In the current New Yorker, John Lanchester marks the publication of Black-Scholes as the start of modernism in finance, and then remarks: “It seems wholly contrary to common sense that the market for products that derive from real things should be unimaginably vaster than the market for things themselves.”
That violation of common sense has mystified me for a long time, but not in relation to derivatives. What puzzled me for the past twenty years was why I pay 9$ for a grilled cheese, french fries and a coke to eat them for an hour in a restaurant that has to buy the bread and cheese and potatoes and soda and cook them and pay for rent, electricity and the waiter, while we pay $100 an hour or much more for someone to write C++. I cannot live without food; I can (one would think) live without C++. Why does the service cost more than the product? I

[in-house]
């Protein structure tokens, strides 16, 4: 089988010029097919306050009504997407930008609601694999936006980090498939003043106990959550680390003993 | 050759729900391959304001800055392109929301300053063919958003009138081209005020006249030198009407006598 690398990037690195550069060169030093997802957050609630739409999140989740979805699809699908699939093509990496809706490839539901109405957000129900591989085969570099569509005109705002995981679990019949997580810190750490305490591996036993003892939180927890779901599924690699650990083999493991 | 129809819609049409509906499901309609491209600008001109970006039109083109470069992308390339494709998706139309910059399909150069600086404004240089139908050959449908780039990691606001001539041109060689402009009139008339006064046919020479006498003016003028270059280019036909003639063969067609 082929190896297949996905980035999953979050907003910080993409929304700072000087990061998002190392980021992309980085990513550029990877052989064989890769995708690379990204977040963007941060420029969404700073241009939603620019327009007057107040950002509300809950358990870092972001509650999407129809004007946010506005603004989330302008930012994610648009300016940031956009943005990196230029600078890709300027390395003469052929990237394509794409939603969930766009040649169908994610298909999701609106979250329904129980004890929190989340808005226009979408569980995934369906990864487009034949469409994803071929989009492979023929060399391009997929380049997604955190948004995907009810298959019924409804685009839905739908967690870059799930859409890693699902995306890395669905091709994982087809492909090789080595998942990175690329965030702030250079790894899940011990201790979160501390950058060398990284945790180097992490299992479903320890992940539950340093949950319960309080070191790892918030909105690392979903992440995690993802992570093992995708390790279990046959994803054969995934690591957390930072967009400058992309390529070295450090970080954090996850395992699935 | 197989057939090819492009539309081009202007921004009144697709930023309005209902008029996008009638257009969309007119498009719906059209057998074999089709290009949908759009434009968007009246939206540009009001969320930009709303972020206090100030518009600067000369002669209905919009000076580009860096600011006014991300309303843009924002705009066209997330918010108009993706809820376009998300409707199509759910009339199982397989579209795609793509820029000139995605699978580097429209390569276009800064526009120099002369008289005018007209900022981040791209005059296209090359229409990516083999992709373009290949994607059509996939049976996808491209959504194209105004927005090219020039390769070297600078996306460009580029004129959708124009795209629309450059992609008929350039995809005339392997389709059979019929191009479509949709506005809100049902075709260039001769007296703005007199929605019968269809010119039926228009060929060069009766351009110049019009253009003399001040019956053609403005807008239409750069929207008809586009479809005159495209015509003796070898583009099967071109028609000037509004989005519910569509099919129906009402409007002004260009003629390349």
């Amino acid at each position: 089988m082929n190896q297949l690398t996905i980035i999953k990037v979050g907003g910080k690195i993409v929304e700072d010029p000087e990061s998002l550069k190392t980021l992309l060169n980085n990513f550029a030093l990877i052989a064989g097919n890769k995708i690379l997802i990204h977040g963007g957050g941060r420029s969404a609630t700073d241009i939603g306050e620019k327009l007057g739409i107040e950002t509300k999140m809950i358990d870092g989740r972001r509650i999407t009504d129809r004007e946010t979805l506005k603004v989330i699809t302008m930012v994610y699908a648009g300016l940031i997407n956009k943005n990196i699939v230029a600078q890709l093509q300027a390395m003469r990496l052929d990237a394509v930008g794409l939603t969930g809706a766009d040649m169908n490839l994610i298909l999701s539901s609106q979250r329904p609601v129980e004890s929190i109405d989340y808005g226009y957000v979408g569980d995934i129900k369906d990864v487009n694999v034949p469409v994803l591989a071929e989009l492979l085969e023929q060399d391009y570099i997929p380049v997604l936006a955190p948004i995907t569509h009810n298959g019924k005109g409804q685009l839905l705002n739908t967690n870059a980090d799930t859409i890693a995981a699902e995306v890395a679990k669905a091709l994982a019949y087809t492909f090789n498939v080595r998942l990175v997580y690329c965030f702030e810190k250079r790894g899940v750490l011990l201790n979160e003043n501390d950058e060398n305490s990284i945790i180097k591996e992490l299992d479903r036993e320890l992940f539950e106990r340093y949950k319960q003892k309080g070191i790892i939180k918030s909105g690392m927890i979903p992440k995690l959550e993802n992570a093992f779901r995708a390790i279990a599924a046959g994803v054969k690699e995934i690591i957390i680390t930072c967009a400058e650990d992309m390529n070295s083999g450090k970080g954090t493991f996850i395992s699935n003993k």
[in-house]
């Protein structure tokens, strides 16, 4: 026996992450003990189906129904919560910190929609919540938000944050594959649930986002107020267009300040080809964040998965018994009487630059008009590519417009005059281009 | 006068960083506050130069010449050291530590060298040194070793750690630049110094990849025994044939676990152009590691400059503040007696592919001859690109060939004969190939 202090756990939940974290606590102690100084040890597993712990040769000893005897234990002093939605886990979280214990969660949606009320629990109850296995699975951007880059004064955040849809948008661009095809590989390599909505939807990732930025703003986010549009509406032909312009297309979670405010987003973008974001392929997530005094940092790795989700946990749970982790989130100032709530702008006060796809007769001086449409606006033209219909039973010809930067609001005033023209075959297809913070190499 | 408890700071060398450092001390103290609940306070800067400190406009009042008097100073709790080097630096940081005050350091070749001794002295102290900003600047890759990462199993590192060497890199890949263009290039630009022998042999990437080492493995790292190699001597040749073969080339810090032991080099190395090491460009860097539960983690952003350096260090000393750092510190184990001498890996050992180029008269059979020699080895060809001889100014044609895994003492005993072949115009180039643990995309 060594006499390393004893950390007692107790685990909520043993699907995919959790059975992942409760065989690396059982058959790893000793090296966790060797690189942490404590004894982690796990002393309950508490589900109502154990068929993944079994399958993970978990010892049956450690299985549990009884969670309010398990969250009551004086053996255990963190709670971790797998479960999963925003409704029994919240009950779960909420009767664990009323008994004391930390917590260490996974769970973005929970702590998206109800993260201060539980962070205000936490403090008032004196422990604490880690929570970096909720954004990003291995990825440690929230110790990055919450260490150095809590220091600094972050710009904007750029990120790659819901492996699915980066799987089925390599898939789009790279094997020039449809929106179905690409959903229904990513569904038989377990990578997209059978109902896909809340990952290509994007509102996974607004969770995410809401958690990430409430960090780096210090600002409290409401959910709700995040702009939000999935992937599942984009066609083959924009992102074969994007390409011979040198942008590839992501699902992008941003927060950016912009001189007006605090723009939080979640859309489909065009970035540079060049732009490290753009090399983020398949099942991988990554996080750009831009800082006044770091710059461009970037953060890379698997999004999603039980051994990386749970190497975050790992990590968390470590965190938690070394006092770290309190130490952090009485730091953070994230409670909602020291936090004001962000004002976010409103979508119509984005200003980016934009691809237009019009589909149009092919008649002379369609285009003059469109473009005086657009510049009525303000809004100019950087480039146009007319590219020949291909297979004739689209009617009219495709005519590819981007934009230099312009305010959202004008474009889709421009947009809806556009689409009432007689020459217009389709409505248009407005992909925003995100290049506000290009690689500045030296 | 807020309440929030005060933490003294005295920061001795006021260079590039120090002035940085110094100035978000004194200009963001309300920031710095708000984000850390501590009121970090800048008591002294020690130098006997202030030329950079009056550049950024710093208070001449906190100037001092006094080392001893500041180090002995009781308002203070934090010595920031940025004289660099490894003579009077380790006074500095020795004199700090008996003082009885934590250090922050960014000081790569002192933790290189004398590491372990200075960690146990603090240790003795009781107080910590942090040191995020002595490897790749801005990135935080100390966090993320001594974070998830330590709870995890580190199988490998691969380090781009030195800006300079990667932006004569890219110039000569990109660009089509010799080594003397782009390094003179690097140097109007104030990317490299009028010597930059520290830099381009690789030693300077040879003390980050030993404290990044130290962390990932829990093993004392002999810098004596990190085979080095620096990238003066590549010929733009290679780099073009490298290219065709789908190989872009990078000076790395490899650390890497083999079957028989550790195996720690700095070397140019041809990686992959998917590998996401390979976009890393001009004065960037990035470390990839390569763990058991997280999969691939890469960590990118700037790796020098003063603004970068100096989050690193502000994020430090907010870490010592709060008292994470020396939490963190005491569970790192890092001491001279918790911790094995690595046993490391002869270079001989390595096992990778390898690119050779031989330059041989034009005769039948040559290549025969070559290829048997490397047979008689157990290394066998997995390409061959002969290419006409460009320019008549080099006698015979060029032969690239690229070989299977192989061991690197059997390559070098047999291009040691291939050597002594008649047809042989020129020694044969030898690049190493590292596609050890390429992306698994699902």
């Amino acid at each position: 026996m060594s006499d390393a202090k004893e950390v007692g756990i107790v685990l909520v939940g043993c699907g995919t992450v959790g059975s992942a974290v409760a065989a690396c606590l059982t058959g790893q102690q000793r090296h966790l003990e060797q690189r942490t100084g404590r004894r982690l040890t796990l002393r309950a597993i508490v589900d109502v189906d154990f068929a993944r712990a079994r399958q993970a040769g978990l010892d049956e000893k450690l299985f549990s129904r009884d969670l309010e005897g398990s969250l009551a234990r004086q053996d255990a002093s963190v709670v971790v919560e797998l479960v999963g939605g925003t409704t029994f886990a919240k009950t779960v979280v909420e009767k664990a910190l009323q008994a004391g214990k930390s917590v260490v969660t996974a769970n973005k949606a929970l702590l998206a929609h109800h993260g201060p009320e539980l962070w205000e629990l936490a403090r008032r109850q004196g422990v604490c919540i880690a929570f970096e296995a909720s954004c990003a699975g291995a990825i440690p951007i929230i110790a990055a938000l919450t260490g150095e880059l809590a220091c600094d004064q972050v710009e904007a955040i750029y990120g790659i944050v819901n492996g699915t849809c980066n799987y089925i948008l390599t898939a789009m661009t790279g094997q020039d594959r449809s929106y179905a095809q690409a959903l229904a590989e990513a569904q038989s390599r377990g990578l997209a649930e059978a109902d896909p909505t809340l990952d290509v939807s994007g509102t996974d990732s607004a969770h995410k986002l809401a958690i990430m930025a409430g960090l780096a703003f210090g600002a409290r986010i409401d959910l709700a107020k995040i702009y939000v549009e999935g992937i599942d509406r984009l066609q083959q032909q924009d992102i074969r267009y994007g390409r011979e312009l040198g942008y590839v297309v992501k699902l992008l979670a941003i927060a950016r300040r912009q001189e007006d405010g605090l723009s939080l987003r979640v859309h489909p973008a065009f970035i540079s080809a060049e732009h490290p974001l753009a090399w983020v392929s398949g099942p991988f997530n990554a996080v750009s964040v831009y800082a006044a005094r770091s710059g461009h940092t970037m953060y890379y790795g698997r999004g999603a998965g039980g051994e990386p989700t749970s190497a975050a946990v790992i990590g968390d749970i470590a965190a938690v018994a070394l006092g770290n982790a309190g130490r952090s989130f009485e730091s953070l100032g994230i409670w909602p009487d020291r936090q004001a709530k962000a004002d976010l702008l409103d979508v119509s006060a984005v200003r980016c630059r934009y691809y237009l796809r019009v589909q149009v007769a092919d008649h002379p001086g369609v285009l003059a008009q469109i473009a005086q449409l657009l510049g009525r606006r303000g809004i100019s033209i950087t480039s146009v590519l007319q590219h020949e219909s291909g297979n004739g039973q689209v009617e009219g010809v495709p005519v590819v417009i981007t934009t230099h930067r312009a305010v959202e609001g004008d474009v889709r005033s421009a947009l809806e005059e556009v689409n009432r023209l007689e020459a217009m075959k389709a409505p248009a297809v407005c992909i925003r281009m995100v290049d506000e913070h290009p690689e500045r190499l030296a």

I looked at The Economist’s Pocket World in Figures, and in the U.S. 80.5% of the GDP is Services (including utilities, to be fair);. Agriculture is 1%. In China only 40% is Services. Isn’t this a much more shocking example that the market for products that derive from real things should be unimaginably vaster than the market for things themselves? Why are companies that sell intangibles (Google) worth so much more than companies that fly planes? I lived easily without googling. I would have lived much worse without airplanes. Why is service worth more than substance? And isn’t paper money the most intangible derivative of all?